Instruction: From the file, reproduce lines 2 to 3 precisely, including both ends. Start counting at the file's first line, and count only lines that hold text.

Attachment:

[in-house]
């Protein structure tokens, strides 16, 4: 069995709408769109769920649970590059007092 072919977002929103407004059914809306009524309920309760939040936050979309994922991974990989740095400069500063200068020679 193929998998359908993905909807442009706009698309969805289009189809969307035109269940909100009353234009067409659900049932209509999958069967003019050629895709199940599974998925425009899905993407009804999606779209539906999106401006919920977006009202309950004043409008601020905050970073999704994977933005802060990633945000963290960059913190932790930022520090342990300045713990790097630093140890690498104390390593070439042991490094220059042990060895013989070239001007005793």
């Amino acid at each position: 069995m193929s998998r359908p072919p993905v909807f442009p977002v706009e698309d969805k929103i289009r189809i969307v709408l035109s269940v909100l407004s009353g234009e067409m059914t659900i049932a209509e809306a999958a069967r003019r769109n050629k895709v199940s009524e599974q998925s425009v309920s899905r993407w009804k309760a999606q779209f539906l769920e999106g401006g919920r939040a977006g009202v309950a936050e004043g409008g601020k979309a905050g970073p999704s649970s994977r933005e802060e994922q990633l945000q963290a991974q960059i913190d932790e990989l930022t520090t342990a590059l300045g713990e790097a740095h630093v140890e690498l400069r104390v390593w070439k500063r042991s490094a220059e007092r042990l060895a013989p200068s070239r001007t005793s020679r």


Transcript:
């Protein structure tokens, strides 16, 4: 069995709408769109769920649970590059007092 072919977002929103407004059914809306009524309920309760939040936050979309994922991974990989740095400069500063200068020679 193929998998359908993905909807442009706009698309969805289009189809969307035109269940909100009353234009067409659900049932209509999958069967003019050629895709199940599974998925425009899905993407009804999606779209539906999106401006919920977006009202309950004043409008601020905050970073999704994977933005802060990633945000963290960059913190932790930022520090342990300045713990790097630093140890690498104390390593070439042991490094220059042990060895013989070239001007005793």
């Amino acid at each position: 069995m193929s998998r359908p072919p993905v909807f442009p977002v706009e698309d969805k929103i289009r189809i969307v709408l035109s269940v909100l407004s009353g234009e067409m059914t659900i049932a209509e809306a999958a069967r003019r769109n050629k895709v199940s009524e599974q998925s425009v309920s899905r993407w009804k309760a999606q779209f539906l769920e999106g401006g919920r939040a977006g009202v309950a936050e004043g409008g601020k979309a905050g970073p999704s649970s994977r933005e802060e994922q990633l945000q963290a991974q960059i913190d932790e990989l930022t520090t342990a590059l300045g713990e790097a740095h630093v140890e690498l400069r104390v390593w070439k500063r042991s490094a220059e007092r042990l060895a013989p200068s070239r001007t005793s020679r």